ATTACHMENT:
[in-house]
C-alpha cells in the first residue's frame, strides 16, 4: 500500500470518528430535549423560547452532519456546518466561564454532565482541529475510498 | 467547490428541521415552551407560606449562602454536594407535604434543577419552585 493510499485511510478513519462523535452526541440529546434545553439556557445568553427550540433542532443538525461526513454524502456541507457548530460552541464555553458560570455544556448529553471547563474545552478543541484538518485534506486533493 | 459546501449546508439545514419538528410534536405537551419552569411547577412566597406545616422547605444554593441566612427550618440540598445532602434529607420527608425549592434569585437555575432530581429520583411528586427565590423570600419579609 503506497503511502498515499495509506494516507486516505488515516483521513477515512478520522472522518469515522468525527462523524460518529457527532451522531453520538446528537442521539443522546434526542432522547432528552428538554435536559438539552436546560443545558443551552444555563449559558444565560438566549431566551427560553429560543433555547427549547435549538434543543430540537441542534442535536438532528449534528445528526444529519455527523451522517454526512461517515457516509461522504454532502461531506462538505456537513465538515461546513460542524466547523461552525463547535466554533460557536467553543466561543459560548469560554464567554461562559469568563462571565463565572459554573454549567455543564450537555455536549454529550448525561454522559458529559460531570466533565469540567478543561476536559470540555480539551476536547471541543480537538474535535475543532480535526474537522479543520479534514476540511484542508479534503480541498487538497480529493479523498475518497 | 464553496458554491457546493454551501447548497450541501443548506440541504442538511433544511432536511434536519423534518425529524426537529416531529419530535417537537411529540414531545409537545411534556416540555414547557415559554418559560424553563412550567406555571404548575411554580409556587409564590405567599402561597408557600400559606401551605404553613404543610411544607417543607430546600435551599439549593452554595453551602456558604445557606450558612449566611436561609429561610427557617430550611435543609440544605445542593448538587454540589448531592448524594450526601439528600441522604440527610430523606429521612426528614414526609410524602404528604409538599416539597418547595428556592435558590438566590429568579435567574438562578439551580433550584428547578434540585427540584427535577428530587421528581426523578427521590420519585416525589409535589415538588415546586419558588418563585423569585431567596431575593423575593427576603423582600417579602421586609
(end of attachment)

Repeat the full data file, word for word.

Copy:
[in-house]
C-alpha cells in the first residue's frame, strides 16, 4: 500500500470518528430535549423560547452532519456546518466561564454532565482541529475510498 | 467547490428541521415552551407560606449562602454536594407535604434543577419552585 493510499485511510478513519462523535452526541440529546434545553439556557445568553427550540433542532443538525461526513454524502456541507457548530460552541464555553458560570455544556448529553471547563474545552478543541484538518485534506486533493 | 459546501449546508439545514419538528410534536405537551419552569411547577412566597406545616422547605444554593441566612427550618440540598445532602434529607420527608425549592434569585437555575432530581429520583411528586427565590423570600419579609 503506497503511502498515499495509506494516507486516505488515516483521513477515512478520522472522518469515522468525527462523524460518529457527532451522531453520538446528537442521539443522546434526542432522547432528552428538554435536559438539552436546560443545558443551552444555563449559558444565560438566549431566551427560553429560543433555547427549547435549538434543543430540537441542534442535536438532528449534528445528526444529519455527523451522517454526512461517515457516509461522504454532502461531506462538505456537513465538515461546513460542524466547523461552525463547535466554533460557536467553543466561543459560548469560554464567554461562559469568563462571565463565572459554573454549567455543564450537555455536549454529550448525561454522559458529559460531570466533565469540567478543561476536559470540555480539551476536547471541543480537538474535535475543532480535526474537522479543520479534514476540511484542508479534503480541498487538497480529493479523498475518497 | 464553496458554491457546493454551501447548497450541501443548506440541504442538511433544511432536511434536519423534518425529524426537529416531529419530535417537537411529540414531545409537545411534556416540555414547557415559554418559560424553563412550567406555571404548575411554580409556587409564590405567599402561597408557600400559606401551605404553613404543610411544607417543607430546600435551599439549593452554595453551602456558604445557606450558612449566611436561609429561610427557617430550611435543609440544605445542593448538587454540589448531592448524594450526601439528600441522604440527610430523606429521612426528614414526609410524602404528604409538599416539597418547595428556592435558590438566590429568579435567574438562578439551580433550584428547578434540585427540584427535577428530587421528581426523578427521590420519585416525589409535589415538588415546586419558588418563585423569585431567596431575593423575593427576603423582600417579602421586609